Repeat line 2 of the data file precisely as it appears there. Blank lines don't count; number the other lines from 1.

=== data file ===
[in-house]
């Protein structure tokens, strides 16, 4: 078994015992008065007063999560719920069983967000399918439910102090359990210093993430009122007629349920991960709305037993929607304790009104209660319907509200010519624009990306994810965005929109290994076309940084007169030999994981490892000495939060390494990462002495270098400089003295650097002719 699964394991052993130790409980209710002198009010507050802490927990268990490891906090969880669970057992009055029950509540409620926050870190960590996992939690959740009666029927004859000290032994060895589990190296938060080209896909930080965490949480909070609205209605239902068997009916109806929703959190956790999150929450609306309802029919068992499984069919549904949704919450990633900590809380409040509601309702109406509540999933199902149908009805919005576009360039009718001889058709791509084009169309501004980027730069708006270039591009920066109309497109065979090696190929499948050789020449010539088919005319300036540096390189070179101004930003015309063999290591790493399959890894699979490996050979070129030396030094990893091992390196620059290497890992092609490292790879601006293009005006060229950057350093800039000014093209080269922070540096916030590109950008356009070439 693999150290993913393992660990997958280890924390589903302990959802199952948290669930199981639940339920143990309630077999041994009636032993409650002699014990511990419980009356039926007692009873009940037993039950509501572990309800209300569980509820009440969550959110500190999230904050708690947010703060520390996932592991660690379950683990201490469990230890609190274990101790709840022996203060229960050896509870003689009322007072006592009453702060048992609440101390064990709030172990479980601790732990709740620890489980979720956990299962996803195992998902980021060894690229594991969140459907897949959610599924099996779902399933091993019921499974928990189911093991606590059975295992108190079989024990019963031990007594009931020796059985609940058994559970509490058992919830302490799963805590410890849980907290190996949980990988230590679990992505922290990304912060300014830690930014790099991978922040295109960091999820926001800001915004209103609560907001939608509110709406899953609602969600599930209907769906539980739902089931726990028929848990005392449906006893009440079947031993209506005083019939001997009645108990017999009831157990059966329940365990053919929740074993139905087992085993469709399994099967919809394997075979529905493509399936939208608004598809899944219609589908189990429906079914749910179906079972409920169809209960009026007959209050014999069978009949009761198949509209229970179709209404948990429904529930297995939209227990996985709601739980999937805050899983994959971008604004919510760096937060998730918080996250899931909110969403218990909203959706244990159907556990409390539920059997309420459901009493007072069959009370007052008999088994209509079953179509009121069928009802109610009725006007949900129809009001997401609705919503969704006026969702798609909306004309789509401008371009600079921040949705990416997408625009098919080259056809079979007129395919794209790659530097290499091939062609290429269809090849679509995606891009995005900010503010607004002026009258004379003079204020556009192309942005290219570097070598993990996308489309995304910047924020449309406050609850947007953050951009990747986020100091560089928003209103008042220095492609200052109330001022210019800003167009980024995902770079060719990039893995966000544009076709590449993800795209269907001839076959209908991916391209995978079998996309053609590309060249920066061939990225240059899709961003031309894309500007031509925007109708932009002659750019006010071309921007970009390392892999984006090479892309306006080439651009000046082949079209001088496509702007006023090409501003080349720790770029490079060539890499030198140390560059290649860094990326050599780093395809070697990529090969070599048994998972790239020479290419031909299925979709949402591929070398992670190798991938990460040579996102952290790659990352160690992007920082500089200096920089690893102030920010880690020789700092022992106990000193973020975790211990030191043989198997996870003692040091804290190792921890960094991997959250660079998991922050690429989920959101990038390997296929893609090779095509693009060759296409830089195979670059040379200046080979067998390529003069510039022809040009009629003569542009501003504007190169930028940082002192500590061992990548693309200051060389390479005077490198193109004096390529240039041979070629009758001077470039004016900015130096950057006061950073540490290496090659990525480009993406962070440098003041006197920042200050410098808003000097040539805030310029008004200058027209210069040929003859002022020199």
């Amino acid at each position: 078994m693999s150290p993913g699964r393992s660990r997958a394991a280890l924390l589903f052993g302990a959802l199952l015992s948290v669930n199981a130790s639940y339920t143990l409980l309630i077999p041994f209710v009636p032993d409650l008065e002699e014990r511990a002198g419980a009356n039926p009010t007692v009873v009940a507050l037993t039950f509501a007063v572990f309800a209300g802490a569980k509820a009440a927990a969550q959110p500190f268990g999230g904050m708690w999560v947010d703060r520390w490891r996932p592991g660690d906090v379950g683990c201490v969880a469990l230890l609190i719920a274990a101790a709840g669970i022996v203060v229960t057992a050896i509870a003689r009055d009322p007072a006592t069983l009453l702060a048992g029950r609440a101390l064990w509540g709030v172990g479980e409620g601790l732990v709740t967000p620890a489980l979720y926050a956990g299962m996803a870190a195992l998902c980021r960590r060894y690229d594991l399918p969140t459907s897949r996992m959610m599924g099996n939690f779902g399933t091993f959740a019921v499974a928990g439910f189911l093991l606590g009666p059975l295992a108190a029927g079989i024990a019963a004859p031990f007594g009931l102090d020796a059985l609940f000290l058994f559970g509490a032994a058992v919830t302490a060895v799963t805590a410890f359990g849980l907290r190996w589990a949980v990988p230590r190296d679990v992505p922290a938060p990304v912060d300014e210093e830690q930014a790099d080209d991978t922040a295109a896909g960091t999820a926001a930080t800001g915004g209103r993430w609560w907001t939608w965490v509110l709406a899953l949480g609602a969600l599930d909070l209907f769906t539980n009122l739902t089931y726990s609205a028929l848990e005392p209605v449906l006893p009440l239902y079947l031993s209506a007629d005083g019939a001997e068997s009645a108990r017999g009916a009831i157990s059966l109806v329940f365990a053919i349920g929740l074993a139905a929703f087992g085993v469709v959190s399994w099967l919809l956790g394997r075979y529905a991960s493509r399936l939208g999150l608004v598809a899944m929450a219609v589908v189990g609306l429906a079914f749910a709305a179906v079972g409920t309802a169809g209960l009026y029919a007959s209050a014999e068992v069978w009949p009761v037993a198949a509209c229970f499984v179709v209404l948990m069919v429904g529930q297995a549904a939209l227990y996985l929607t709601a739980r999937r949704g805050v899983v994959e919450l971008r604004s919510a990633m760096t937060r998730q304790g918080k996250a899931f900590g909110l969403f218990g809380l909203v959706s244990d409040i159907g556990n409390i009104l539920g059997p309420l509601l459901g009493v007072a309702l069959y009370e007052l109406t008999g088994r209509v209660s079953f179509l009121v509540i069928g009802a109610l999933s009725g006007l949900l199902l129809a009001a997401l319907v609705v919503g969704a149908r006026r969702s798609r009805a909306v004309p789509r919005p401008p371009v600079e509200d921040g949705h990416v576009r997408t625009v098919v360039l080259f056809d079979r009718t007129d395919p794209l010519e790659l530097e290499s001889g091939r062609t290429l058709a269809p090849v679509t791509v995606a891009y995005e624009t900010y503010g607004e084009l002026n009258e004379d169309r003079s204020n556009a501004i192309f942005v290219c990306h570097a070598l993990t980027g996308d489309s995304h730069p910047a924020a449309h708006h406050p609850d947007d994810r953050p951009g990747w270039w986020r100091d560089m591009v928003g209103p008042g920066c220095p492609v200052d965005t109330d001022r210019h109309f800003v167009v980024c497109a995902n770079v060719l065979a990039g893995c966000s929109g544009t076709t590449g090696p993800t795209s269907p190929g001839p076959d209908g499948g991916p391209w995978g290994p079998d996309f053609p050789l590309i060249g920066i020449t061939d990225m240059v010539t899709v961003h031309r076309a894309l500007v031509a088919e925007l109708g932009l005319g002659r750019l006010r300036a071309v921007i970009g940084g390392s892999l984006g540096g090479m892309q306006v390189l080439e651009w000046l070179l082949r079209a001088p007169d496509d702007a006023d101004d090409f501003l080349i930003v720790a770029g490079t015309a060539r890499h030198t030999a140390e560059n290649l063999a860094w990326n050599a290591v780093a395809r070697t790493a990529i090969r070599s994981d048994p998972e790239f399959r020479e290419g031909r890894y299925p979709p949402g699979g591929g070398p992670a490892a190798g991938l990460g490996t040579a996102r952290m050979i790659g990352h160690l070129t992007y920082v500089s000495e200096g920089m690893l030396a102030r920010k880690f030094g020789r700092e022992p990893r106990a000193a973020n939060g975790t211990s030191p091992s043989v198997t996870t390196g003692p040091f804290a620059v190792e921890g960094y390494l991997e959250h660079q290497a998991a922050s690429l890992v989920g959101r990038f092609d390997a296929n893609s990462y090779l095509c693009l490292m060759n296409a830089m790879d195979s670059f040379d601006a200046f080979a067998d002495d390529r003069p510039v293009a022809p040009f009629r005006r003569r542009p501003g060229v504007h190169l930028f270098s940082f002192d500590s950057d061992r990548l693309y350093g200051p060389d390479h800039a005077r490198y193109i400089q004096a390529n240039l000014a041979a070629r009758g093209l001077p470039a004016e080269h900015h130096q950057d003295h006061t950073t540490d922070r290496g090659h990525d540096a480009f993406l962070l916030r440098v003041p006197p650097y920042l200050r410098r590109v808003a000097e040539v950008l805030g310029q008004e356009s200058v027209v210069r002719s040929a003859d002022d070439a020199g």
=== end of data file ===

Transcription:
């Protein structure tokens, strides 16, 4: 078994015992008065007063999560719920069983967000399918439910102090359990210093993430009122007629349920991960709305037993929607304790009104209660319907509200010519624009990306994810965005929109290994076309940084007169030999994981490892000495939060390494990462002495270098400089003295650097002719 699964394991052993130790409980209710002198009010507050802490927990268990490891906090969880669970057992009055029950509540409620926050870190960590996992939690959740009666029927004859000290032994060895589990190296938060080209896909930080965490949480909070609205209605239902068997009916109806929703959190956790999150929450609306309802029919068992499984069919549904949704919450990633900590809380409040509601309702109406509540999933199902149908009805919005576009360039009718001889058709791509084009169309501004980027730069708006270039591009920066109309497109065979090696190929499948050789020449010539088919005319300036540096390189070179101004930003015309063999290591790493399959890894699979490996050979070129030396030094990893091992390196620059290497890992092609490292790879601006293009005006060229950057350093800039000014093209080269922070540096916030590109950008356009070439 693999150290993913393992660990997958280890924390589903302990959802199952948290669930199981639940339920143990309630077999041994009636032993409650002699014990511990419980009356039926007692009873009940037993039950509501572990309800209300569980509820009440969550959110500190999230904050708690947010703060520390996932592991660690379950683990201490469990230890609190274990101790709840022996203060229960050896509870003689009322007072006592009453702060048992609440101390064990709030172990479980601790732990709740620890489980979720956990299962996803195992998902980021060894690229594991969140459907897949959610599924099996779902399933091993019921499974928990189911093991606590059975295992108190079989024990019963031990007594009931020796059985609940058994559970509490058992919830302490799963805590410890849980907290190996949980990988230590679990992505922290990304912060300014830690930014790099991978922040295109960091999820926001800001915004209103609560907001939608509110709406899953609602969600599930209907769906539980739902089931726990028929848990005392449906006893009440079947031993209506005083019939001997009645108990017999009831157990059966329940365990053919929740074993139905087992085993469709399994099967919809394997075979529905493509399936939208608004598809899944219609589908189990429906079914749910179906079972409920169809209960009026007959209050014999069978009949009761198949509209229970179709209404948990429904529930297995939209227990996985709601739980999937805050899983994959971008604004919510760096937060998730918080996250899931909110969403218990909203959706244990159907556990409390539920059997309420459901009493007072069959009370007052008999088994209509079953179509009121069928009802109610009725006007949900129809009001997401609705919503969704006026969702798609909306004309789509401008371009600079921040949705990416997408625009098919080259056809079979007129395919794209790659530097290499091939062609290429269809090849679509995606891009995005900010503010607004002026009258004379003079204020556009192309942005290219570097070598993990996308489309995304910047924020449309406050609850947007953050951009990747986020100091560089928003209103008042220095492609200052109330001022210019800003167009980024995902770079060719990039893995966000544009076709590449993800795209269907001839076959209908991916391209995978079998996309053609590309060249920066061939990225240059899709961003031309894309500007031509925007109708932009002659750019006010071309921007970009390392892999984006090479892309306006080439651009000046082949079209001088496509702007006023090409501003080349720790770029490079060539890499030198140390560059290649860094990326050599780093395809070697990529090969070599048994998972790239020479290419031909299925979709949402591929070398992670190798991938990460040579996102952290790659990352160690992007920082500089200096920089690893102030920010880690020789700092022992106990000193973020975790211990030191043989198997996870003692040091804290190792921890960094991997959250660079998991922050690429989920959101990038390997296929893609090779095509693009060759296409830089195979670059040379200046080979067998390529003069510039022809040009009629003569542009501003504007190169930028940082002192500590061992990548693309200051060389390479005077490198193109004096390529240039041979070629009758001077470039004016900015130096950057006061950073540490290496090659990525480009993406962070440098003041006197920042200050410098808003000097040539805030310029008004200058027209210069040929003859002022020199």